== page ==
Books

Florida Men Craig Pittman and Tyler Gillespie on the Environment, Religious Cults, and Overblown Narratives

Craig Pittman (left) and Tyler Gillespie
Craig Pittman (left) and Tyler Gillespie Photo courtesy of Craig Pittman/Photo by Elizabeth Lynch
On November 16, two Florida Men will engage in an in-depth conversation about their latest books.

If you found that sentence lacking in catharsis, you are not alone. When used as an adjective, the word "Florida" typically sets the scene for a story that could usually be described as (a) cruel, (b) kinky, (c) quirky, or (d) all of the above.

In an attempt to unpack this phenomenon, Florida-grown authors Craig Pittman and Tyler Gillespie are coming to the Miami Book Fair, where they'll promote their newly released books exploring some bizarre facet of the Sunshine State.

"If you grow up in Florida, you'll never suffer from an irony deficiency, 'cause it's all around you," Pittman tells New Times. "It's a storyteller's paradise. It's really been that way for decades."

Pittman would know a good Florida story when he sees one. The State You're In: Florida Men, Florida Women, and Other Wildlife, Pittman's latest book, is a collection of stories he's written in his 40-plus years as an investigative journalist. He spent roughly 28 of those years covering the environment for the Tampa Bay Times, a gig he discusses with the same pride as a high-schooler who snuck his bearded dragon into class.

"Covering the Florida environment is the greatest beat in American journalism," Pittman says. "Because number one: They pay you to run around on a boat now. And again, number two: You get to cover some of the wild, wacky stuff that goes on in Florida. Alligators battling pythons. A religious cult that smuggled giant African land snails into Florida cause they thought drinking the mucus would make you healthy."

Pittman's stories have an urgency to them, especially in regard to protecting Florida's rich, if hostile environment. His stories try to make sense of Florida to Floridians. Gillespie, on the other hand, writes about Florida's place on the national stage. Particularly Florida Man, the common headline that has become something of an American folk legend.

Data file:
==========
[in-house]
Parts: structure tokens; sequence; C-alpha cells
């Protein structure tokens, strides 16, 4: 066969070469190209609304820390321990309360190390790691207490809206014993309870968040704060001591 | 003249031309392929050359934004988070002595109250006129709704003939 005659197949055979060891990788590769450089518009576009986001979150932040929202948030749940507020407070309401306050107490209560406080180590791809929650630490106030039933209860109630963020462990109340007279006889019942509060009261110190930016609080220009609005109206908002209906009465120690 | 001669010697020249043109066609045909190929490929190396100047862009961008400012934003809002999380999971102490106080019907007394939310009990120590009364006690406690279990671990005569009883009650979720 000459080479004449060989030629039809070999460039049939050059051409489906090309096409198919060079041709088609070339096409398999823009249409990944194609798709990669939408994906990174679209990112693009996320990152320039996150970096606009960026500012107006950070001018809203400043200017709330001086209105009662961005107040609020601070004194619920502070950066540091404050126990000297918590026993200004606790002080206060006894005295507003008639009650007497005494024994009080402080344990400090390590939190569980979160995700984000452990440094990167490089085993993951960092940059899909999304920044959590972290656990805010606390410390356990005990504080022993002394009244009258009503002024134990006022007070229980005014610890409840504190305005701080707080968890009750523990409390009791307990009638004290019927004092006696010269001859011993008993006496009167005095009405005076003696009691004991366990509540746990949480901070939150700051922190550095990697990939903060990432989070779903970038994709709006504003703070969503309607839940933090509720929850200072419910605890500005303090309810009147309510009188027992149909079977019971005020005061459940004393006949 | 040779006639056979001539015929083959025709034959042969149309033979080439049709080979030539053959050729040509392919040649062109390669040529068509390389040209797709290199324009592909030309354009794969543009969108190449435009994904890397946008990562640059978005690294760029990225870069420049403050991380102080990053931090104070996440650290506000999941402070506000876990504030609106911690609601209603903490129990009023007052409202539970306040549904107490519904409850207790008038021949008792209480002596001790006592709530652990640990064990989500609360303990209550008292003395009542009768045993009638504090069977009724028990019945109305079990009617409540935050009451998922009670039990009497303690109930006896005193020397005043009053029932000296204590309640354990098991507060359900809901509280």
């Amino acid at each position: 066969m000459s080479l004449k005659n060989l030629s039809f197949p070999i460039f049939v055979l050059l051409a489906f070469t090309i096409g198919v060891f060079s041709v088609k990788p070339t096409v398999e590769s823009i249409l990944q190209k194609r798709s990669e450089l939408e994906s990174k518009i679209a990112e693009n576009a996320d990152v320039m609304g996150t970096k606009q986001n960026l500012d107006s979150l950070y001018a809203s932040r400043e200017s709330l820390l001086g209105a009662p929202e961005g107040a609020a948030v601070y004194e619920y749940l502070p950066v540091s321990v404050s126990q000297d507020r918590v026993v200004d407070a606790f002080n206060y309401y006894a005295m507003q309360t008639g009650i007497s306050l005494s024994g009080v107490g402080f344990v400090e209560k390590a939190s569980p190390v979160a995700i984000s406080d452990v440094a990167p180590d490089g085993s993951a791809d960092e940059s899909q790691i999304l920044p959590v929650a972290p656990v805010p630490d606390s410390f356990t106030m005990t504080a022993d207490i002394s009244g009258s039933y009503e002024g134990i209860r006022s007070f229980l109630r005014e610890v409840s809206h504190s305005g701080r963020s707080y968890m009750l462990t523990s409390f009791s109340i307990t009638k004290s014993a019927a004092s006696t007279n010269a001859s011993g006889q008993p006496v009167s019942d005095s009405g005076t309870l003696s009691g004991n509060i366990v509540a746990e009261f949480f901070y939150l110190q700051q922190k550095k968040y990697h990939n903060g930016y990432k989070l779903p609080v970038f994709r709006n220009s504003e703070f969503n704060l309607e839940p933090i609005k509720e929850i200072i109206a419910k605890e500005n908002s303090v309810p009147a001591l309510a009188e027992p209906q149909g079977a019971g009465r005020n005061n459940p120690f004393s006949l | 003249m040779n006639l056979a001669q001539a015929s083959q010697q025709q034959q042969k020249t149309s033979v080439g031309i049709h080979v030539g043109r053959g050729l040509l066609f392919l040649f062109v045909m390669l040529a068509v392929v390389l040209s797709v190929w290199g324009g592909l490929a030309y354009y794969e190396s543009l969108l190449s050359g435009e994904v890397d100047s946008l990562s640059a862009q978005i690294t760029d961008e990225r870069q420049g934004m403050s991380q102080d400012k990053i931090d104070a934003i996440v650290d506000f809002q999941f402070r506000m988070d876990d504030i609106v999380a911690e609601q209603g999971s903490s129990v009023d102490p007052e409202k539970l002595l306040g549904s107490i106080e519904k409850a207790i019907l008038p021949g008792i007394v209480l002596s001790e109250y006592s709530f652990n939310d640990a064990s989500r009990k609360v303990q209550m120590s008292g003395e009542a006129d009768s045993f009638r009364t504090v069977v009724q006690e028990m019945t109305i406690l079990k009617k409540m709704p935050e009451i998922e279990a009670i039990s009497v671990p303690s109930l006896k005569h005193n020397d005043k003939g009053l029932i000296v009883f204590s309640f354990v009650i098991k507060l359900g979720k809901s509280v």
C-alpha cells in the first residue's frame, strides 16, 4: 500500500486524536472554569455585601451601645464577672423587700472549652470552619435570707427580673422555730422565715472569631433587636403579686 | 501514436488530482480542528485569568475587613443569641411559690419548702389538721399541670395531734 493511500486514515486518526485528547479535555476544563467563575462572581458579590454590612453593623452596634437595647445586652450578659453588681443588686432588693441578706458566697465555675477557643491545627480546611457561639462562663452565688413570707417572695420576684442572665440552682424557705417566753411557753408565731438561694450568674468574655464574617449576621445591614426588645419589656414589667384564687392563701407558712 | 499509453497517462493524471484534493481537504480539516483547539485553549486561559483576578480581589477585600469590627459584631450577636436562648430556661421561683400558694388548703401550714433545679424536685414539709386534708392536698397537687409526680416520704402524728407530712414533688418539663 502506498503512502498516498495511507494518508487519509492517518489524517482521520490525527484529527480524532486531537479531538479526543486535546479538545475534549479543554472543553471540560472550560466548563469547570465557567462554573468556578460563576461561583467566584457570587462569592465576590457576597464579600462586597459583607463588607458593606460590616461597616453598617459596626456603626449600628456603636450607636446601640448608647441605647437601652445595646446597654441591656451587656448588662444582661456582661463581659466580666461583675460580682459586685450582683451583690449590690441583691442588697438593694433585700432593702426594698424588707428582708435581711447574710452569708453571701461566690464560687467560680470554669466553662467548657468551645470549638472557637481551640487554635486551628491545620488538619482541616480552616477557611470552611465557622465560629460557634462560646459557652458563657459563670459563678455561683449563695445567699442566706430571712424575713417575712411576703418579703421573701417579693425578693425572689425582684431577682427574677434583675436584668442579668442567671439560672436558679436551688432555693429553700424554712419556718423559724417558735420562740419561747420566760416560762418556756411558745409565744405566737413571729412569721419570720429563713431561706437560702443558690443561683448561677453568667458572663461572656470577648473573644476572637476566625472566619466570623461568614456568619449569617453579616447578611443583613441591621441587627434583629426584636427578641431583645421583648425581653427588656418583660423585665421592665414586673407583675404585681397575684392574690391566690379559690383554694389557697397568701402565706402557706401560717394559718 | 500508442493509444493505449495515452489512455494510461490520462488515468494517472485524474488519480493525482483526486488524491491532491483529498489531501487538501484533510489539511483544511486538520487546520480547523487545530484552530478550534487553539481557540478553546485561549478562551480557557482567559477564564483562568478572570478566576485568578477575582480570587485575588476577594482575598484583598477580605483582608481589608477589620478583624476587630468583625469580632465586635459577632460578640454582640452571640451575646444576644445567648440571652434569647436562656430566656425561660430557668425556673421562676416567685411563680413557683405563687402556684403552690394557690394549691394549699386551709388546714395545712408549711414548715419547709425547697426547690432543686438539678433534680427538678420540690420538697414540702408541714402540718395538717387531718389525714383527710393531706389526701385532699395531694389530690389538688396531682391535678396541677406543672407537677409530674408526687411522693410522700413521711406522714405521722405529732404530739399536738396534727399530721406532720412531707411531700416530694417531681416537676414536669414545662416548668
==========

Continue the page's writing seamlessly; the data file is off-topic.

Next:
"Each chapter kind of looks at something similar, something that's either misunderstood or that I'm personally afraid of," Gillespie says. "For writing my book, I looked at different things that I thought were misunderstood about Florida, and I started with the misconception of Florida Man and all of that and looking into the history of that and then my own personal experiences and interviewing someone who was a Florida Man headline or Florida Woman."

In The Thing About Florida: Exploring a Misunderstood State, Gillespie takes a Florida story that went viral — "Florida Woman Slaps 72-Year-Old Who Denied Her Facebook Request" — and tries to uncover what happened both before and after the story hit.

"I'm super-interested in what happens before and after these headlines and just stories in general, because we get these soundbite headlines of Florida," Gillespie says. "There's just so much information and just how the internet circulates these stories, and so I'm really interested in what happened next to this person."